Ten Things to Know About Harry Truman

Interesting and Important Facts About the 33rd US President

Truman Smiles Greeting Cleveland
Bettmann Archive / Getty Images

Harry S. Truman was born on May 8, 1884, in Lamar, Missouri. He took over the presidency upon Franklin D. Roosevelt's death on April 12, 1945. He was then elected in his own right in 1948. Following are ten key facts that are important to understanding the life and presidency of the 33rd president of the United States.​

of 10

Grew Up on a Farm in Missouri

Truman's family settled on a farm in Independence, Missouri. His father was very active in the Democratic Party. When Truman graduated from high school, he worked on his family's farm for ten years before going to law school in Kansas City.

of 10

Married His Childhood Friend: Elizabeth Virginia Wallace

Elizabeth "Bess" Virginia Wallace was a childhood friend of Truman's She attended a finishing school in Kansas City before returning to Independence. They did not marry until after World War I when he was thirty-five and she was thirty-four. Bess did not enjoy her role as First Lady and spent as little time in Washington as she could get away with.

of 10

Fought in World War I

Truman had been part of the Missouri National Guard and was called up to fight in World War I. He served for two years and was commissioned a commander of field artillery. By the war's end, he was made a colonel.

of 10

From Failed Clothing Store Owner to a Senator

Truman never did get a law degree but instead decided to open a men's clothing store which was not a success. He moved into politics through administrative positions. He became the US Senator from Missouri in 1935. He led a committee called the Truman Committee whose job was to look into military wastefulness.

of 10

Succeeded to the Presidency Upon FDR's Death

Truman had been selected to be Franklin D. Roosevelt's running mate in 1945. When FDR died on April 12, 1945, Truman was shocked to find out he was the new president. He had to step in and lead the country through the final months of World War II.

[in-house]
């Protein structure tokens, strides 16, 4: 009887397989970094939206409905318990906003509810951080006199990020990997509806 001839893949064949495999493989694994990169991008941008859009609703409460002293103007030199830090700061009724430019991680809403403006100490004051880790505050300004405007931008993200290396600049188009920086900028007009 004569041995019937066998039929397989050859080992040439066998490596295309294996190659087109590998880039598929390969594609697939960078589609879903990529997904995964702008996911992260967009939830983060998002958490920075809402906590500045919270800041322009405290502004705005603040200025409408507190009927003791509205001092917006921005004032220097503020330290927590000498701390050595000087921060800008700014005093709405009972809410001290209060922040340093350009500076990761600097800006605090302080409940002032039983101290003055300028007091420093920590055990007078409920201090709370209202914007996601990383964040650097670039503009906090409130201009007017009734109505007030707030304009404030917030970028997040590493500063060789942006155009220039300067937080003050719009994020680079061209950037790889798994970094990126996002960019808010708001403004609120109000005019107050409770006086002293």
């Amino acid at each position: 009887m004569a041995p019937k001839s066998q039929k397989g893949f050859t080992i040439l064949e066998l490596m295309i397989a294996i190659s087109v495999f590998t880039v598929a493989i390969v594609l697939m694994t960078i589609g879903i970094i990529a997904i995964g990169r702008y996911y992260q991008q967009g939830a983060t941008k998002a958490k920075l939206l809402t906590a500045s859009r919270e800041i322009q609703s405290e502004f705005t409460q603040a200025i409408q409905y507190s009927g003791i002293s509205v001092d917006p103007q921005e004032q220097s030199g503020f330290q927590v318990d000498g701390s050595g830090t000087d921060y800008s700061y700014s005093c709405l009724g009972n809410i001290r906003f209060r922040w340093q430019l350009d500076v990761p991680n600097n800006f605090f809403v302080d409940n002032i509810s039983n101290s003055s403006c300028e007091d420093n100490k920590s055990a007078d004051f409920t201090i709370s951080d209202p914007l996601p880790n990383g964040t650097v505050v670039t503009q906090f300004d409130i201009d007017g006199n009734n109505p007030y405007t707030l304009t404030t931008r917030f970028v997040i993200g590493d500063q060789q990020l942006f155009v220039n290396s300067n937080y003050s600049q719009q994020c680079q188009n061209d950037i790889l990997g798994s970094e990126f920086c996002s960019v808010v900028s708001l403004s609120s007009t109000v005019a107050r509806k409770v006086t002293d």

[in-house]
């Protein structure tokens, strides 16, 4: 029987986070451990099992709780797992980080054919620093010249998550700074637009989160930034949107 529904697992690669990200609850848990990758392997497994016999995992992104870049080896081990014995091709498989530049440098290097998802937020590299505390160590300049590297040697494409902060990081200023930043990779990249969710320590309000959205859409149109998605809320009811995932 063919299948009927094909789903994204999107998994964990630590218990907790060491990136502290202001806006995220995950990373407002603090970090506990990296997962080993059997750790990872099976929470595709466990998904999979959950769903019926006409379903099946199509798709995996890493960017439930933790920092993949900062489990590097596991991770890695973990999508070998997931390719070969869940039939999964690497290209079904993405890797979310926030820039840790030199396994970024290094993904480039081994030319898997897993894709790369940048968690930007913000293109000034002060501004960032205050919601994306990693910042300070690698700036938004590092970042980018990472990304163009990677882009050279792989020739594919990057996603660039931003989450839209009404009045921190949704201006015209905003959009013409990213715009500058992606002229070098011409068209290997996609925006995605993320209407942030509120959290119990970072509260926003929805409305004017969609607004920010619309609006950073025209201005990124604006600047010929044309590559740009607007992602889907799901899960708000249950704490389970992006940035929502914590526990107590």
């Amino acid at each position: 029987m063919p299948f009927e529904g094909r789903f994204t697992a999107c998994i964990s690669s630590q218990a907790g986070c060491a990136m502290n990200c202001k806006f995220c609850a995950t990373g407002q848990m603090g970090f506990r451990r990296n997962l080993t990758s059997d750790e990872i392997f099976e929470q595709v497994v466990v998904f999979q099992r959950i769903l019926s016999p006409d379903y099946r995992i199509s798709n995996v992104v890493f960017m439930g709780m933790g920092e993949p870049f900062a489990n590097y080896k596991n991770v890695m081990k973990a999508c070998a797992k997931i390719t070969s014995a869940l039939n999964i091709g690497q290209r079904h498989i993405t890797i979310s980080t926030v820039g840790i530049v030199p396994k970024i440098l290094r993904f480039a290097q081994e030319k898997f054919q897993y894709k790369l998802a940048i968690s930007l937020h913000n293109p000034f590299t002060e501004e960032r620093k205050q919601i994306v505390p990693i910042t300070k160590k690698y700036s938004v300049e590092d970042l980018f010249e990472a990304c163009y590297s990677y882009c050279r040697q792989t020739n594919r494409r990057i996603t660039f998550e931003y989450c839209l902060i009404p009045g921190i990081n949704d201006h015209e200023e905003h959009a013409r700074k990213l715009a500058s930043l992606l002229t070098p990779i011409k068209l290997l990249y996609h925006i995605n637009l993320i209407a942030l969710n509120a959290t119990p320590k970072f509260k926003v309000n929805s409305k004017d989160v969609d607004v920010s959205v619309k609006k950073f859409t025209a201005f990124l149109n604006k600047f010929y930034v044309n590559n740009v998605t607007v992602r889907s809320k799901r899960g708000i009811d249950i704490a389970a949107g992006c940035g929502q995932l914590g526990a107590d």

of 10

Hiroshima and Nagasaki

Truman learned after taking office about the Manhattan Project and the development of the atomic bomb. Even though the war in Europe had ended, America was still at war with Japan who would not agree to an unconditional surrender. A military invasion of Japan would have cost many thousands of lives. Truman used this fact along with a desire to show the Soviet Union the might of the US military to justify his using the bombs on Japan. Two sites were chosen and on August 6, 1945, a bomb was dropped on Hiroshima. Three days later one fell on Nagasaki. Over 200,000 Japanese were killed. Japan formally surrendered on September 2, 1945.

of 10

Aftermath of World War II

After World War II, many leftover issues remained and America took a lead in resolving them. The US became one of the first countries to recognize the new state of Israel in Palestine. Truman helped rebuild Europe with the Marshall Plan while setting up bases throughout the continent. Further, American forces occupied Japan until 1952. Finally, Truman supported the creation of the United Nations at the end of the war.

of 10

Dewey Beats Truman

Truman was fiercely opposed by Thomas Dewey in the 1948 election. The election was so close that the Chicago Tribune erroneously printed on election night the famous headline, "Dewey Beats Truman." He won with only 49 percent of the popular vote.

of 10

Cold War at Home and Korean War Abroad

The end of World War II began the era of the Cold War. Truman created the Truman Doctrine that stated that it was America's duty to "support free peoples who are resisting ... subjugation by armed minorities or outside pressures." From 1950 to 1953, the US fought in the Korean Conflict attempting to stop the communist forces from the North from invading the South. The Chinese were arming the North, but Truman did not want to start an all-out war against China. The Conflict was a stalemate until Eisenhower took office.

At home, the House Un-American Activities Committee (HUAC) set up hearings of individuals who had ties to communist parties. Senator Joseph McCarthy rose to fame over these activities.

of 10

Attempted Assassination

On November 1, 1950, two Puerto Rican nationals, Oscar Collazo and Griselio Torresola stormed the Blair House where the Trumans were staying while the White House was being renovated. Torresola and a policeman died in the ensuing gunfight. Collazo was arrested and sentenced to death. However, Truman commuted his sentence, and in 1979 Jimmy Carter freed him from prison.